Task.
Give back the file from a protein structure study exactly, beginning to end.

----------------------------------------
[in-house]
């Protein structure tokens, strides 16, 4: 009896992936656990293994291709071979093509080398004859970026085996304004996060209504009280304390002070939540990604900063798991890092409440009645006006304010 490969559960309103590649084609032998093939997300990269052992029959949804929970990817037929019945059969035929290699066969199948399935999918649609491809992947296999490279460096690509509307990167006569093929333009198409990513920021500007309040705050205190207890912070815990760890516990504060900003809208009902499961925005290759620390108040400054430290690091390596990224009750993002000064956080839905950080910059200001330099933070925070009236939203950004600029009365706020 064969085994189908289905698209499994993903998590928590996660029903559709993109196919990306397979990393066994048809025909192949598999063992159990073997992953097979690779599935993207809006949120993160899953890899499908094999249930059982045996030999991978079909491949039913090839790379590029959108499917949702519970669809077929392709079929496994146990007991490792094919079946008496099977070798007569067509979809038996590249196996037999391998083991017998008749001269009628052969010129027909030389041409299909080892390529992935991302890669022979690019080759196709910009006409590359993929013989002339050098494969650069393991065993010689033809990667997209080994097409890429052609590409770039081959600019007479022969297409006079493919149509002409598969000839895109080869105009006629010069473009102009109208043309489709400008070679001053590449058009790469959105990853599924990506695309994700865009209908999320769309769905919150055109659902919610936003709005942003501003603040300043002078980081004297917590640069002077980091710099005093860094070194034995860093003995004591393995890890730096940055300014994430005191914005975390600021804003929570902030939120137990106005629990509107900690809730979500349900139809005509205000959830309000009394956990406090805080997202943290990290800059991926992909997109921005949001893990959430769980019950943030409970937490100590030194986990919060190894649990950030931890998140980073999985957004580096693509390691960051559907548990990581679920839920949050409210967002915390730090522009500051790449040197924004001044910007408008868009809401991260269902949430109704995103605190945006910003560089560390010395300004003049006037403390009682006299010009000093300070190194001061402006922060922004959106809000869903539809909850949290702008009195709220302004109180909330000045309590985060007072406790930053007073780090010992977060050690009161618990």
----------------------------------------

[in-house]
């Protein structure tokens, strides 16, 4: 009896992936656990293994291709071979093509080398004859970026085996304004996060209504009280304390002070939540990604900063798991890092409440009645006006304010 490969559960309103590649084609032998093939997300990269052992029959949804929970990817037929019945059969035929290699066969199948399935999918649609491809992947296999490279460096690509509307990167006569093929333009198409990513920021500007309040705050205190207890912070815990760890516990504060900003809208009902499961925005290759620390108040400054430290690091390596990224009750993002000064956080839905950080910059200001330099933070925070009236939203950004600029009365706020 064969085994189908289905698209499994993903998590928590996660029903559709993109196919990306397979990393066994048809025909192949598999063992159990073997992953097979690779599935993207809006949120993160899953890899499908094999249930059982045996030999991978079909491949039913090839790379590029959108499917949702519970669809077929392709079929496994146990007991490792094919079946008496099977070798007569067509979809038996590249196996037999391998083991017998008749001269009628052969010129027909030389041409299909080892390529992935991302890669022979690019080759196709910009006409590359993929013989002339050098494969650069393991065993010689033809990667997209080994097409890429052609590409770039081959600019007479022969297409006079493919149509002409598969000839895109080869105009006629010069473009102009109208043309489709400008070679001053590449058009790469959105990853599924990506695309994700865009209908999320769309769905919150055109659902919610936003709005942003501003603040300043002078980081004297917590640069002077980091710099005093860094070194034995860093003995004591393995890890730096940055300014994430005191914005975390600021804003929570902030939120137990106005629990509107900690809730979500349900139809005509205000959830309000009394956990406090805080997202943290990290800059991926992909997109921005949001893990959430769980019950943030409970937490100590030194986990919060190894649990950030931890998140980073999985957004580096693509390691960051559907548990990581679920839920949050409210967002915390730090522009500051790449040197924004001044910007408008868009809401991260269902949430109704995103605190945006910003560089560390010395300004003049006037403390009682006299010009000093300070190194001061402006922060922004959106809000869903539809909850949290702008009195709220302004109180909330000045309590985060007072406790930053007073780090010992977060050690009161618990």